What is police accountability without transparency?

Imagine the government conducting an extensive investigation into complaints that police practices violate citizens’ constitutional rights, but deciding not to take further action. Now imagine the records documenting that investigation being secret.

An important bill, with an important shortcoming, could make that situation possible if passed in its current form by the Nevada Legislature. Assembly Bill 58, introduced Tuesday, March 16, would empower the office of the Attorney General to investigate and even file civil actions against any law enforcement agency in the state that was alleged to have deprived people of their constitutional rights. Such “pattern or practice” investigative authority has been expanding across the country as a powerful tool to root out law enforcement impunity where it has taken hold and restore public trust in police.

However, as proposed, the bill could also unnecessarily shroud almost the entire investigative process in secrecy. In the current version, unless the Attorney General files suit, only the investigation’s final outcome–an agreement to rectify an unlawful pattern or practice or a finding that no unlawful pattern or practice had occurred–would be public. The records of the investigation itself would be completely exempt from the Nevada Public Records Act.

In introducing the bill, Attorney General Aaron Ford explained the confidentiality provision as intended to protect investigations from undue publicity: To prevent a “chilling effect” against people’s willingness to complain about police, to protect civilians caught up in the investigations, and to prevent people with “nefarious” intentions from bringing frequent or faulty claims against officers or agencies.

These reasons don’t hold up. The personal information of complainants and others involved in the investigation that need protection could be redacted from records under existing exemptions to the Nevada Public Records Act; such redaction already occurs as a routine part of preparing the release of public records. Opening the investigations to public scrutiny could also expose frivolous complaints, making them less frequent, while also helping the public better understand how the Attorney General responds to allegations of unlawful patterns or practices.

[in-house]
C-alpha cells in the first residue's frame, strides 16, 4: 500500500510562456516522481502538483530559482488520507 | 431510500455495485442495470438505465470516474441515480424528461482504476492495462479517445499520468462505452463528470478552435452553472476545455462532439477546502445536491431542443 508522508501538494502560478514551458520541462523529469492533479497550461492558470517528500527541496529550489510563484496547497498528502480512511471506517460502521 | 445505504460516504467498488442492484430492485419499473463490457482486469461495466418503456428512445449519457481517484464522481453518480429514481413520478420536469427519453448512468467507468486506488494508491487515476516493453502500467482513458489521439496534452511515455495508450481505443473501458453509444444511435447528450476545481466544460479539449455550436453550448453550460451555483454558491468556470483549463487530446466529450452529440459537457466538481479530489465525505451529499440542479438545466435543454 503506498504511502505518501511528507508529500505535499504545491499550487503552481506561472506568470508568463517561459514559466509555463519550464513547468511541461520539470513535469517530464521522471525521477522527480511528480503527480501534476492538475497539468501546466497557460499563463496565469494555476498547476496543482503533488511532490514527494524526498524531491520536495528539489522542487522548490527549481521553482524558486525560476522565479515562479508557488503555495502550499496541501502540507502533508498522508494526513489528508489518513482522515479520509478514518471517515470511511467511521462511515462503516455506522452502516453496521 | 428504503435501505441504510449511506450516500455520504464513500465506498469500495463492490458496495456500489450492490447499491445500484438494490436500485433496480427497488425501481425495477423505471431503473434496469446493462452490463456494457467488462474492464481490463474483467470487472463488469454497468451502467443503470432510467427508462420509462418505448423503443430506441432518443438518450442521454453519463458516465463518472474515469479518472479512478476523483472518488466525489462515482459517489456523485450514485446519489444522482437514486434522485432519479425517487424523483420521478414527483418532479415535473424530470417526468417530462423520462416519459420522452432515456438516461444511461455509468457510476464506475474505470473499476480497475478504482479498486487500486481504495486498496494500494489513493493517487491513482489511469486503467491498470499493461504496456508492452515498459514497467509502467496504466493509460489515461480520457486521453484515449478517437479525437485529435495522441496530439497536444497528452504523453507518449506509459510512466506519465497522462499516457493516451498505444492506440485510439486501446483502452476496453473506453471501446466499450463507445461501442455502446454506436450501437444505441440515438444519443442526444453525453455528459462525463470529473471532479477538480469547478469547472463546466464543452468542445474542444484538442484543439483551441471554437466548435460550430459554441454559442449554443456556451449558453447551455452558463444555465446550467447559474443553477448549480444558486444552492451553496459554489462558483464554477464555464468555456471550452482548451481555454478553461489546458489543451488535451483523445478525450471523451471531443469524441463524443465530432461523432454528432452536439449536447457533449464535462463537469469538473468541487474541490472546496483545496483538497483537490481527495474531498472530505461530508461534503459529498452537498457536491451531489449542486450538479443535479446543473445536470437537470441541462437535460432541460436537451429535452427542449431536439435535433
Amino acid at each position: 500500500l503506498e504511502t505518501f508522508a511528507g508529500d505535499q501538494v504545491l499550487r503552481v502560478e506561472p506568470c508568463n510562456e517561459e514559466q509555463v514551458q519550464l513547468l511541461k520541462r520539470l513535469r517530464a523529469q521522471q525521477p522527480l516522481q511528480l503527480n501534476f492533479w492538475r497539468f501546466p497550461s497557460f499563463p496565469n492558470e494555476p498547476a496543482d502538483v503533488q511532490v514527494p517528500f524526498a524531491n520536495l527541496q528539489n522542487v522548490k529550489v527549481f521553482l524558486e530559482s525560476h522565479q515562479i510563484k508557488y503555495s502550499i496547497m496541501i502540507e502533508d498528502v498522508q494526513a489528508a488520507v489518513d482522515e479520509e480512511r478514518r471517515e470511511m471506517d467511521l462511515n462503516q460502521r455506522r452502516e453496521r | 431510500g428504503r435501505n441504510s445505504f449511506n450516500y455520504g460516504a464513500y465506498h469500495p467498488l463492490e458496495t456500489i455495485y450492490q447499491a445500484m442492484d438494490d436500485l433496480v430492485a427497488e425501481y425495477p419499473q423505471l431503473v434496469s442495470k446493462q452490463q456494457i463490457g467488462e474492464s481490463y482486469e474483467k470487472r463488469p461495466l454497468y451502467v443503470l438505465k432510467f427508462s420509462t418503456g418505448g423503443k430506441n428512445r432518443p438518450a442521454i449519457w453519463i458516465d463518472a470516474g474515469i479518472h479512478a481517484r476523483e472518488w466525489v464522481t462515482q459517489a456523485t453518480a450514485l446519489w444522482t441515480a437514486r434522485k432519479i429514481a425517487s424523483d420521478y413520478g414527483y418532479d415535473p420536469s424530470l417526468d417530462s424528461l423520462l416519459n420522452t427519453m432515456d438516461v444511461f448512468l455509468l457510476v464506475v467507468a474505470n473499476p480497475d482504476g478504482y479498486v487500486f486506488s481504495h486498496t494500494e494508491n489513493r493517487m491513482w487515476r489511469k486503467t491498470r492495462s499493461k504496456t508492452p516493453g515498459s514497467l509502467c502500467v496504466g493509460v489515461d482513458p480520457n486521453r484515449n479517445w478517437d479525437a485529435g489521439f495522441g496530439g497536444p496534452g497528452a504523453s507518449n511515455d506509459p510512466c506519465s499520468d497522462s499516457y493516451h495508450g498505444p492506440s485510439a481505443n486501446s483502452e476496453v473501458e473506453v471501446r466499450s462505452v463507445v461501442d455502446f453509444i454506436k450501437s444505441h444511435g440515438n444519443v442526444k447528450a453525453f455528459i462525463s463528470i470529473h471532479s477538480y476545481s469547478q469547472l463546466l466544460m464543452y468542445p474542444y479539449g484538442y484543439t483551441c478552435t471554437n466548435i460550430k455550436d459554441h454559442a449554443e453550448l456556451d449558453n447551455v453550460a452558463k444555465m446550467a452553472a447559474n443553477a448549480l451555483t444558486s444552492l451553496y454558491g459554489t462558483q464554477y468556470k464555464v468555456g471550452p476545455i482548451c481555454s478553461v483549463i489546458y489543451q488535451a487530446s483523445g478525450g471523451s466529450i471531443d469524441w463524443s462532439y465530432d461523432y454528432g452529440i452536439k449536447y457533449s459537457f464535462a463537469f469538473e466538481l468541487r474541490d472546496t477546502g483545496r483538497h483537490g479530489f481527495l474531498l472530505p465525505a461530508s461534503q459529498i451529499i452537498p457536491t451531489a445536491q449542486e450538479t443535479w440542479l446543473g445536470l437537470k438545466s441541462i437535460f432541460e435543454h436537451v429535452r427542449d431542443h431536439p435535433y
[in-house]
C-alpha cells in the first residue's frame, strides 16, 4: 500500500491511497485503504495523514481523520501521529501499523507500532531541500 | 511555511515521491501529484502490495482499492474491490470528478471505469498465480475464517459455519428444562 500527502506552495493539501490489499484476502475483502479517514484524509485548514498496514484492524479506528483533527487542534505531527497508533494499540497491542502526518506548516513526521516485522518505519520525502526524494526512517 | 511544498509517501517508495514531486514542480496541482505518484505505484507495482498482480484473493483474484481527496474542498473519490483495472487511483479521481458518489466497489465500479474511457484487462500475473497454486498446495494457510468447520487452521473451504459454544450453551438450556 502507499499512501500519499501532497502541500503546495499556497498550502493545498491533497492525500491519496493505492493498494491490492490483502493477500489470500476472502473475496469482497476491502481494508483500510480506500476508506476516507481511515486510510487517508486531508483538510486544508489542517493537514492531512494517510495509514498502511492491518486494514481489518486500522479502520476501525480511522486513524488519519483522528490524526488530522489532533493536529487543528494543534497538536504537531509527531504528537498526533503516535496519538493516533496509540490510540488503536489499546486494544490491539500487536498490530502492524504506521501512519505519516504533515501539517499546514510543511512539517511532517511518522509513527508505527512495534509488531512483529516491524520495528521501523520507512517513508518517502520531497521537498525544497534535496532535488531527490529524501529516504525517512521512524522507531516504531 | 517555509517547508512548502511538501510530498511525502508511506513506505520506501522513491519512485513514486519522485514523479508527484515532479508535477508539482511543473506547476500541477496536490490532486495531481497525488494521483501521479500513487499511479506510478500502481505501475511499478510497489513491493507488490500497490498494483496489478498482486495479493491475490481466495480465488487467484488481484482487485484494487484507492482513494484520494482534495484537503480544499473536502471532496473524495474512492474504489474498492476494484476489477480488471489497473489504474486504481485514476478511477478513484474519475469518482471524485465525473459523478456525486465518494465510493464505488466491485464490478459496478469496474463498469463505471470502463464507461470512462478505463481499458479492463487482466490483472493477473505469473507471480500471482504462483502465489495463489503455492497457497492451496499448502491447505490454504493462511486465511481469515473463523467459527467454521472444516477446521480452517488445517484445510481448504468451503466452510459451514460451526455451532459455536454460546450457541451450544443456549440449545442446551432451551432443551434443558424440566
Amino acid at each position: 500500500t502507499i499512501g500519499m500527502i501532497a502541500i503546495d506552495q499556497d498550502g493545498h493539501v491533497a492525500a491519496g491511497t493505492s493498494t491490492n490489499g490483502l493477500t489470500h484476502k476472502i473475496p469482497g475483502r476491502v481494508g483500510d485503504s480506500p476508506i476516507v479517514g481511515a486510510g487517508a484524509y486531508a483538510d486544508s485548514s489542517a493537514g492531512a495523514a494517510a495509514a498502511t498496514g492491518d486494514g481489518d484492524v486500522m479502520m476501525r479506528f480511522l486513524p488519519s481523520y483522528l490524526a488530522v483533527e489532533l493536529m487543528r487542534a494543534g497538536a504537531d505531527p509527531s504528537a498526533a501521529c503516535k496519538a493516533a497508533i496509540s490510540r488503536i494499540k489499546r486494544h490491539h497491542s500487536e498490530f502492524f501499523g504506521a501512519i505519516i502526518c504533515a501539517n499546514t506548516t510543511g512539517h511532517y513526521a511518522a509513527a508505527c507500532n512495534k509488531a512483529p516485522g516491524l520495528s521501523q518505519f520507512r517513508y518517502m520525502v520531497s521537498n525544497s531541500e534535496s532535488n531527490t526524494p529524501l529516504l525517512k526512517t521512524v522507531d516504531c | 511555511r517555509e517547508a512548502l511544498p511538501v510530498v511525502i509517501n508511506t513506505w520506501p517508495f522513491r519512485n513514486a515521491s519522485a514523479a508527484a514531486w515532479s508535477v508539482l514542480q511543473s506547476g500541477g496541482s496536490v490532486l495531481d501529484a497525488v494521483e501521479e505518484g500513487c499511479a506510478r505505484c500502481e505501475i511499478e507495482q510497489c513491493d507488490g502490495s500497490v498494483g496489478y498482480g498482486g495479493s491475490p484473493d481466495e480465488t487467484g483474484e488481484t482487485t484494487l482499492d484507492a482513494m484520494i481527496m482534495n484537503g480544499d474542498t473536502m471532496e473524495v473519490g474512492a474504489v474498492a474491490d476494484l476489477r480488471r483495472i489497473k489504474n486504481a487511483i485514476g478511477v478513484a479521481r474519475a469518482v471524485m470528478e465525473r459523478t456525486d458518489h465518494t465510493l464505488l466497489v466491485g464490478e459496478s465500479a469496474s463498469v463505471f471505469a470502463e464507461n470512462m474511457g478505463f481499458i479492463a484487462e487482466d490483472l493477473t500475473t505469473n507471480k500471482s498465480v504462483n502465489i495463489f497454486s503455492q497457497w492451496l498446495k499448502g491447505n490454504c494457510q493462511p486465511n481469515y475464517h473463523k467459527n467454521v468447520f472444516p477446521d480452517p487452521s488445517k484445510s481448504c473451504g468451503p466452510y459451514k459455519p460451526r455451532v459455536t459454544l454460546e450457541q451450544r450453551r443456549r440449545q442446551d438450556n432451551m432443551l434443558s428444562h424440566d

More importantly, public trust is essential to the legitimacy of these law enforcement accountability investigations, and the best way to ensure that trust is through transparency. Without the ability to assess how the investigations are carried out in their interest, people may be left to fall back to traditional assumptions that government leaders are overly deferential to law enforcement agencies and police accounts of “what really happened.” Surely we’ve learned that “just trust us” won’t cut it anymore in the realm of law enforcement reform.

Luckily, simple fixes are available. By ensuring that the public has insight into issues even when the Attorney General doesn’t file suit and by ensuring that the intent of the bill is to allow access to “pattern or practice” investigation records when an investigation is complete, the Nevada Legislature could make clear that the best path to ensuring public trust in law enforcement is through transparency.

Nevada lawmakers should embrace AB58 and the opportunity it offers to add serious and meaningful accountability to law enforcement practices in Nevada. But it should also ensure that the accountability it provides is truly public.

Patrick File is President of the Nevada Open Government Coalition, a nonprofit, nonpartisan organization supporting democratic government accountability through transparency.

The opinions expressed above are not necessarily those of the Sierra Nevada Ally. Our newsroom remains entirely independent of our opinion page. Published opinions further public conversation to fulfill our civic responsibility to challenge authority, act independently of corporate or political influence, and invite dissent.

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